Have Your Designs Been Flagged?
In two days, I’m heading to London. Admittedly, I have not started packing yet—though I have thought about packing. (That counts for something, right?)
Maybe I’ll throw in a few of my British favorites: a Harry Potter shirt (or three), my Genesis tee, a Shakespeare top—somewhat subtle nods to my love for the culture. Well, they’re at least more subtle than wearing the British flag in T-shirt form.
Though I’ve done that. Back when we all wanted to be the sixth Spice Girl, I bought a shirt with the U.K. flag design wrapped around it. Except even then I felt silly wearing it. I wasn’t British. I had never been to the U.K. I couldn’t even speak with a British accent. In short, I didn't feel attached.
A flag is a symbol of unity. It’s a symbol of pride and belonging. When you put it on something, it’s the ultimate logo.
At least that’s how I explain the appearance of the Maryland state flag on just about any product imaginable.
I’ve been going to Baltimore for Orioles’ games my entire life, and I went to college in Baltimore, too, so I’ve had time to see the trend take off.
Wherever you go in Maryland, you’re never too far from the flag’s design. It’s on sides of buildings, tunnel entrances, towels, bikinis, socks, shorts, T-shirts, flip-flops, sweatshirts, ties, magnets, window decals, belts, sunglasses, purses, umbrellas, ornaments, can coolers, scarves—believe it or not, the list goes on. It’s used in conjunction with other quintessentially Maryland symbols, like crabs, and merchandise for the Orioles and the Ravens. It’s even integrated into the jerseys and helmets of the University of Maryland Terrapins.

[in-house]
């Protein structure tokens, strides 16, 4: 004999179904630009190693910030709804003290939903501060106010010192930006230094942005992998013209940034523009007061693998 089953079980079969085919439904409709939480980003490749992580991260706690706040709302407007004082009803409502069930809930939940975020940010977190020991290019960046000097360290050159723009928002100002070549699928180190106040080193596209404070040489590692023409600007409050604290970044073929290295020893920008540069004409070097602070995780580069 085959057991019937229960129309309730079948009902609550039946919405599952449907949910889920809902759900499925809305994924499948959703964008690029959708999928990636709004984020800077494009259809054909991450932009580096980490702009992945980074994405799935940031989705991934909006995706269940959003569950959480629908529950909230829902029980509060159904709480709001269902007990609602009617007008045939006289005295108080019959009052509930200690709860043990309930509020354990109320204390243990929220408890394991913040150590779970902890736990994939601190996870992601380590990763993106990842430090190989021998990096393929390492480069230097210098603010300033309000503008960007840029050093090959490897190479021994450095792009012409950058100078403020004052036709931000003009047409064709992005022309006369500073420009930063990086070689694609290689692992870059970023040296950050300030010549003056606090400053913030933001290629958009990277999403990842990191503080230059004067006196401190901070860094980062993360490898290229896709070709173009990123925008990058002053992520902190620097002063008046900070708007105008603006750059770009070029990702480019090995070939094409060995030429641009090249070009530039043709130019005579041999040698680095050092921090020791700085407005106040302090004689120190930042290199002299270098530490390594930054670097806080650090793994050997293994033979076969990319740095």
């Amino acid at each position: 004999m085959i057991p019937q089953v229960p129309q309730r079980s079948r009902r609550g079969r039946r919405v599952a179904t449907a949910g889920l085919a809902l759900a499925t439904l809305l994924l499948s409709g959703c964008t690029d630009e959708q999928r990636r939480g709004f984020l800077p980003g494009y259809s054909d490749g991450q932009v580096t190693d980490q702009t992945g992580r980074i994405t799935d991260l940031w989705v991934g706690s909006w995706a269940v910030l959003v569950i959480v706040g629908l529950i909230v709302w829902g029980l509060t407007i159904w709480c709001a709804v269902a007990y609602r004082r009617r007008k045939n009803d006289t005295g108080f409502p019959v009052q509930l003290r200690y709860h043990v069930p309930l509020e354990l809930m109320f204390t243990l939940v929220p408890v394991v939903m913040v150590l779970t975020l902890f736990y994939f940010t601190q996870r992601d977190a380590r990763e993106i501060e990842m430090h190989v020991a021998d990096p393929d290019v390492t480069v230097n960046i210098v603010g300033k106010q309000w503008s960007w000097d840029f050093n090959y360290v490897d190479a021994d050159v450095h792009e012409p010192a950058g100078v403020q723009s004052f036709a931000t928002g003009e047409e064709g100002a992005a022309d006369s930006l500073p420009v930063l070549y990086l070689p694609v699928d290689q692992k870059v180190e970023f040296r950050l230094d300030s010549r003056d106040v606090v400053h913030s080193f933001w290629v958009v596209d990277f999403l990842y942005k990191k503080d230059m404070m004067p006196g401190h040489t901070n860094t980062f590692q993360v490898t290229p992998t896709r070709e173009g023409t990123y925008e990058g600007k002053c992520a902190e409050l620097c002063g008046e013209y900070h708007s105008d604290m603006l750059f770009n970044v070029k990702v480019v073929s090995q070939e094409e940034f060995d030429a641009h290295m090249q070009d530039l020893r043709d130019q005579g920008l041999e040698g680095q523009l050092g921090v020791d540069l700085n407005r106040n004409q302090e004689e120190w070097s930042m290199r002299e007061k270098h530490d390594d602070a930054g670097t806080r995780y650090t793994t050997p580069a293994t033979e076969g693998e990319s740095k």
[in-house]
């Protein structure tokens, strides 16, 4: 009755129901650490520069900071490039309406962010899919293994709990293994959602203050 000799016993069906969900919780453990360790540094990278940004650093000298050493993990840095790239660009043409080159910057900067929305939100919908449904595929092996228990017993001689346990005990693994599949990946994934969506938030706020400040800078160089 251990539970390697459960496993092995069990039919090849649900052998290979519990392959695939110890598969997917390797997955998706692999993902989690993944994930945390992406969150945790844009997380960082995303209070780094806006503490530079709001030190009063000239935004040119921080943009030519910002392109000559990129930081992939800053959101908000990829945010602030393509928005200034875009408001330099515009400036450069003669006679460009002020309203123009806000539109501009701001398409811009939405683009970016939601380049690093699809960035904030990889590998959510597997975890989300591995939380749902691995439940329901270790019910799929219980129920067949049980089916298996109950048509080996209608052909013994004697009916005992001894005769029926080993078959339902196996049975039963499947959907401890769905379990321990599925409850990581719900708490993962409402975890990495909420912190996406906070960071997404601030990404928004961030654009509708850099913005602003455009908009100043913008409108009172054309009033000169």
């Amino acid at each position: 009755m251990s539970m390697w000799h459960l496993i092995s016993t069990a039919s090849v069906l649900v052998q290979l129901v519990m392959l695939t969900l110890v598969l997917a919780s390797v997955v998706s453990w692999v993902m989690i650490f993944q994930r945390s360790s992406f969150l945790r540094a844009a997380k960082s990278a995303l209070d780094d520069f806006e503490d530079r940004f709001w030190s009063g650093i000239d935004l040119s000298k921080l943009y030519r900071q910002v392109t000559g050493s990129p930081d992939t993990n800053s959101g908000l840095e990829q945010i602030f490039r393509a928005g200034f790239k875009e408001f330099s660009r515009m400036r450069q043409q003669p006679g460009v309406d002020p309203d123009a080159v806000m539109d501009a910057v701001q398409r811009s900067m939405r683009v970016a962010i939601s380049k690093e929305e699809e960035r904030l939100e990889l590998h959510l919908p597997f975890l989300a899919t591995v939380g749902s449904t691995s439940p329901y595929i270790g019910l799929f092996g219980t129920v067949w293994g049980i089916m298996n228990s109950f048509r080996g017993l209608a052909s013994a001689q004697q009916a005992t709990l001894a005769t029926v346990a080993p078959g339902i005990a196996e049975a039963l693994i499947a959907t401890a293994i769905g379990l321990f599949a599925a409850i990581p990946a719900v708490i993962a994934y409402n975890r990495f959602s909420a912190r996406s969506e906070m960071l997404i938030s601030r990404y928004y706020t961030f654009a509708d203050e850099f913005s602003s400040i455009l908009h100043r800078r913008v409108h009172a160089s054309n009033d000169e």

Seriously, Marylanders love their state flag.
But what may come as a surprise is the popularity of a flag with such a seemingly discordant design. Take a look.
It’s a busy design, to say the least. Split into four quarters, it consists of two separate designs—the arms of the Calvert and Crossland families, both prominent in Maryland's foundation. The designs of the two arms do not complement one another—and neither do their colors. And yet, it is a symbol that has crept into (and onto) every facet of a Marylander’s life.
Whether you know that it’s the state flag design or not, it’s a bold design that will catch your attention. Even to this day, I still notice each time someone is sporting the flag.
Maybe there’s an underrated power in bold, eye-catching designs. Maybe your logo and your products could take advantage of that same power.
After all, there’s a reason why the Pennsylvania state flag isn’t taking over the apparel world. And there’s a reason why I own Maryland state flag merchandise, even though I’m a resident of Pennsylvania. It’s not that I don’t take pride in my state—it’s just that, as far as design goes, there’s nothing all that riveting about a blue background with two horses on it.
Remember, fortune favors the bold. (That goes for designs, too.)
Maybe when I get back from London, I’ll be bold, too, and give the British flag shirts another try. My accent still will need some work, though.